'Ahead of her time' - Tribute paid to city's vegetarian trailblazer
- Credit: SUPPLIED BY FAMILY
Tributes have been paid to the daughter of Norwich’s vinegar dynasty, professional autograph collector, and a life-long vegetarian who has been described as “ahead of her time”.
Jennifer Smith, nee Potter, died on Sunday, February 7, at the age of 82.
She was the great-granddaughter of E. W. Potter, the founder of Potters Vinegar and Pickle Works based on Chapel Field Road, Norwich, from 1880.
Her father, Ernie Potter, was the last member of the family to run the business after its factory was transferred to Portersfield Road in the early 1960s due to a compulsory purchase by the government to construct a dual carriageway.
The factory closed its doors for the final time in 1965, marking the end of 200 years of vinegar production in the city.
You may also want to watch:
Mrs Smith was born on October 11, 1938, on Colman Road.
She attended Lonsdale, a private school for girls in Lonsdale House on Earlham Road, which closed during the 1990s.
- 1 Murder victim is named as accused under armed guard in hospital
- 2 Four fish and chip shops listed among the best in the country
- 3 Man killed and three wounded in multiple stabbing
- 4 Father stabbed to death 'after argument about motorbike noise'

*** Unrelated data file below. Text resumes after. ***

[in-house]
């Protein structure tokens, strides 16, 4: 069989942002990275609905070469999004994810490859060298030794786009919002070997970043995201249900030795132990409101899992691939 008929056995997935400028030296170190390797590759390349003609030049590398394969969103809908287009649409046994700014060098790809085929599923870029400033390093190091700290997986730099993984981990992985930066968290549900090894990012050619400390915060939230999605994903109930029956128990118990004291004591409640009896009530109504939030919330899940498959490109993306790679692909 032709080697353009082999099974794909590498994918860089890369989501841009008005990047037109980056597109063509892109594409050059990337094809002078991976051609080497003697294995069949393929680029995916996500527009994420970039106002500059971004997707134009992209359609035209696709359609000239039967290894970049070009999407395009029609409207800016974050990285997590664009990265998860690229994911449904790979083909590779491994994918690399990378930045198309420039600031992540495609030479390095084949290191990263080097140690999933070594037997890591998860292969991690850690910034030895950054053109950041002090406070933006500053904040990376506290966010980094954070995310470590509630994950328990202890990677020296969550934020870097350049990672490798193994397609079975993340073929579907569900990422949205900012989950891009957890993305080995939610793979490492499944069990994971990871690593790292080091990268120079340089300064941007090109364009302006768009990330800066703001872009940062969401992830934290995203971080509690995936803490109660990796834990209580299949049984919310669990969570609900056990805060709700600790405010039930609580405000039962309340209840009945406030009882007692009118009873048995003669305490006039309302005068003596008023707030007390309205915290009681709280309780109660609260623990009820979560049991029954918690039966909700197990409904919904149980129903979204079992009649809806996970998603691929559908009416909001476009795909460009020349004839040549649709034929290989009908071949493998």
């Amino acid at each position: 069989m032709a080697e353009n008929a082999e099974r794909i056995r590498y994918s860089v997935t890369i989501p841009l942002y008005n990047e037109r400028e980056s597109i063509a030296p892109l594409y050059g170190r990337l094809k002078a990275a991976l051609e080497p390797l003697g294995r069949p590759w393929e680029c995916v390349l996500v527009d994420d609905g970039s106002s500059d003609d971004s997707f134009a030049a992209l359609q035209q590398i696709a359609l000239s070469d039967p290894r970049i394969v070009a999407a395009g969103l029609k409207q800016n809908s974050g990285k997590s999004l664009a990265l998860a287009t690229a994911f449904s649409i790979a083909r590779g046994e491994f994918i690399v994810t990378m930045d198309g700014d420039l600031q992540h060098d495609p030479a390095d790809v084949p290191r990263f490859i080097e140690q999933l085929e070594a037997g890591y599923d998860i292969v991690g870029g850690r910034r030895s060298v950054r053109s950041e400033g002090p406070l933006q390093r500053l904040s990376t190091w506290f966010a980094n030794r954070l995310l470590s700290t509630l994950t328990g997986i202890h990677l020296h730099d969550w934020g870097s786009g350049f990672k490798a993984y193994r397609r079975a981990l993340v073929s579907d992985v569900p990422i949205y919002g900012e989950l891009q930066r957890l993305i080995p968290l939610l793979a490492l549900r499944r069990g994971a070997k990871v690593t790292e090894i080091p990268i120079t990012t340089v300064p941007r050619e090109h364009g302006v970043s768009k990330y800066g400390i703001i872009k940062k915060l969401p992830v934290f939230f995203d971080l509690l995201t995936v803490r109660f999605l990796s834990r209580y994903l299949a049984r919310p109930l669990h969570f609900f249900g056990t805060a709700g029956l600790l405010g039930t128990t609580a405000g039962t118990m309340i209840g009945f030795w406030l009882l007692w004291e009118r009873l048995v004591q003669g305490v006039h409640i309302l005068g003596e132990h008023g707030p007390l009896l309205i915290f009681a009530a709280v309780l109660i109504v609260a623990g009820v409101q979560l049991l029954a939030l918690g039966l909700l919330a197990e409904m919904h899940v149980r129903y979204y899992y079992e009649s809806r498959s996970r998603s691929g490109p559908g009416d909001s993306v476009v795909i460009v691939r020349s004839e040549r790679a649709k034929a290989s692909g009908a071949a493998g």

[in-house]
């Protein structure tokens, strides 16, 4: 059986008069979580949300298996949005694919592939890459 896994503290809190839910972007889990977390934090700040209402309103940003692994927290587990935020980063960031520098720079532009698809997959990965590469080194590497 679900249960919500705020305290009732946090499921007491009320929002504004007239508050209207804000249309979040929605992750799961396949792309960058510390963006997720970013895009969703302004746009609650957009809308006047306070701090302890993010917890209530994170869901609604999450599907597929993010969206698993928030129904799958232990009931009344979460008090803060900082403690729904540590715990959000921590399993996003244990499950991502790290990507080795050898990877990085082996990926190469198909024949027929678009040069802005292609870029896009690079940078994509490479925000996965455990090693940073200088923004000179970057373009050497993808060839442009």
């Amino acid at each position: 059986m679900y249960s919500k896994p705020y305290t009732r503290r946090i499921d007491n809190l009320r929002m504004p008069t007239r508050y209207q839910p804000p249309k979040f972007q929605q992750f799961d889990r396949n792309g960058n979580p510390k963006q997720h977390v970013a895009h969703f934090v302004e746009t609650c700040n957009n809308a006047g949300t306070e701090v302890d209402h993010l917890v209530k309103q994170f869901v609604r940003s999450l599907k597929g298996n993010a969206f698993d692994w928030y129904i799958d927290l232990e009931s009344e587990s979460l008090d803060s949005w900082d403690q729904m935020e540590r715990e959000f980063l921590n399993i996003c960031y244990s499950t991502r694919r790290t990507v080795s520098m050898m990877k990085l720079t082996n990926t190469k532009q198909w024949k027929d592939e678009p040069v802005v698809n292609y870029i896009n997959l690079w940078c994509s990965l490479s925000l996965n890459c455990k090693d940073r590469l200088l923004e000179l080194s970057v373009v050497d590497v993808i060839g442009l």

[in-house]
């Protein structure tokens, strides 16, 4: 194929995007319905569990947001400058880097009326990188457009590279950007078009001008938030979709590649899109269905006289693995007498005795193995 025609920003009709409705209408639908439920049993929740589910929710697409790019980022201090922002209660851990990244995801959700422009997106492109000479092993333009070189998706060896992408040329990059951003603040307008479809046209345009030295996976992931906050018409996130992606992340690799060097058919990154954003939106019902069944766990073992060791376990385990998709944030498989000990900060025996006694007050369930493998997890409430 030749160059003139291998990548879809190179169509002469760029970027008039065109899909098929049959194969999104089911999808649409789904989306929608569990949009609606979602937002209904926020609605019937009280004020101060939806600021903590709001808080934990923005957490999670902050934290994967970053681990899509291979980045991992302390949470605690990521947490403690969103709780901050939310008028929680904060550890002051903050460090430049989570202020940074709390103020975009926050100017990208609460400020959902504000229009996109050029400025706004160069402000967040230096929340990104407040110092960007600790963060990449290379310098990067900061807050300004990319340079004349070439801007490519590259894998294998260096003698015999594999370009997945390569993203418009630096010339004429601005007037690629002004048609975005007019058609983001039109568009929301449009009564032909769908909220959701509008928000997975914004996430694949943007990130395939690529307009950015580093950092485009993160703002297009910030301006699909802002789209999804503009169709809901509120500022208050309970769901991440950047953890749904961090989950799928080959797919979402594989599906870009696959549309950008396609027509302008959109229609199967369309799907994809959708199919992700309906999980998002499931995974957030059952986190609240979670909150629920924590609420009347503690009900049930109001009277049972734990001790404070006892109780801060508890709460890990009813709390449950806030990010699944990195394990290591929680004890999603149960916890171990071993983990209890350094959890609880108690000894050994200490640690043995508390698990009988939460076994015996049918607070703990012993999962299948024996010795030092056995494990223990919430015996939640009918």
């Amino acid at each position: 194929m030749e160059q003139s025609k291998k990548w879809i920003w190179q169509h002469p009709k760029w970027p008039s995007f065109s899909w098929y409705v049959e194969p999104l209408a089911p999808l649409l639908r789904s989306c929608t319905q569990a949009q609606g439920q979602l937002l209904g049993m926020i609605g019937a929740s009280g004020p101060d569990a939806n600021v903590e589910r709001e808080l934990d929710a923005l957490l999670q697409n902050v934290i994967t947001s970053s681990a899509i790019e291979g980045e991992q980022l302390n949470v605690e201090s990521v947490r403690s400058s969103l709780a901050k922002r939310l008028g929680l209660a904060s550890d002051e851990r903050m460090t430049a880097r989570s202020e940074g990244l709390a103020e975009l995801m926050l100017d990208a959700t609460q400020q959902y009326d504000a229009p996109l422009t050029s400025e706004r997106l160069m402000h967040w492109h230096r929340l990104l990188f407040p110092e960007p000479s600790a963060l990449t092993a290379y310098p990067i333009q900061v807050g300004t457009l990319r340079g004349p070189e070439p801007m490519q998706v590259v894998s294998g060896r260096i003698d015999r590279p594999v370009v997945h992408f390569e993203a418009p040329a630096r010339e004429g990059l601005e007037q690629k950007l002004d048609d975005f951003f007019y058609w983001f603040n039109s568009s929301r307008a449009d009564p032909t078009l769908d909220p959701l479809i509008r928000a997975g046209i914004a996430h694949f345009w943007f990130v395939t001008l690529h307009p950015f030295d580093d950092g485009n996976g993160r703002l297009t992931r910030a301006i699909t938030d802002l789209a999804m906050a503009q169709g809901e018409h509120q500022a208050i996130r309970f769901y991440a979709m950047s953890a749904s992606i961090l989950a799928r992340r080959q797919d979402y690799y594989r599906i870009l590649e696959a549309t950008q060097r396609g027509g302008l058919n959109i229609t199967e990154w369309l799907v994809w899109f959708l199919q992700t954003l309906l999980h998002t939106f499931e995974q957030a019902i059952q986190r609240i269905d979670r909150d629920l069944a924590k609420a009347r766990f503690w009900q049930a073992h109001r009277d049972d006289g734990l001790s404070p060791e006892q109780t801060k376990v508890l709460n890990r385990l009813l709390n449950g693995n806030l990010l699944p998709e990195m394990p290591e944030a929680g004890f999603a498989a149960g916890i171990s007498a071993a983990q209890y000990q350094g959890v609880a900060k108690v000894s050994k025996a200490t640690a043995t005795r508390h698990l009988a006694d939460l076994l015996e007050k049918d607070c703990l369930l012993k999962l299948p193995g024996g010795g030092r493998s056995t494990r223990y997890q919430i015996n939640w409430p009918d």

- 5 Man dies after 'industrial incident' at farm
- 6 Man airlifted to hospital with serious injuries after falling from cliff
- 7 Fashion chain's £50,000 debt written off
- 8 Forensics on scene as murder investigation continues
- 9 Neighbours left shocked by fatal stabbing in 'quiet neighbourhood'
- 10 Watch our virtual tour of Pleasure Beach's new Snails and Fairytales ride
Her son, Nick South, said: “She enjoyed her time at school very much. It was a big part of her life and she stayed in touch with many of her friends she met there.”
Unfortunately, Mrs Smith was struck down with tuberculous when she was a teenager, which meant she was forced to take a long time off school. It was during this time, she began collecting autographs – a hobby which saw her collect more than 300.
One of her most famous autographs is that of rock ‘n’ roll musician Bill Haley, who played in Norwich during the March of 1957. She is believed to have been the only person to do so.
Mr Haley and his Comets performed at the old Carlton Cinema, which became the Gaumont and then a bingo hall before being demolished.
Tickets, all 4,000 of them, were like gold dust and his arrival was planned like a military operation. But the star did not hang about after.
However, Mrs Smith, who lived on Earlham Road at the time, went to the Royal Hotel in the city after hearing the rocker had booked in there after his concert.
She was told he was in bed but left her autograph book at reception. The next day, she returned to find a signed photograph: “To Jennifer. Best wishes always, Bill Haley”.
Mr South added: “She showed me her autograph collection a few weeks before she died. I knew she had a few but there must be around 300 – with pictures too.”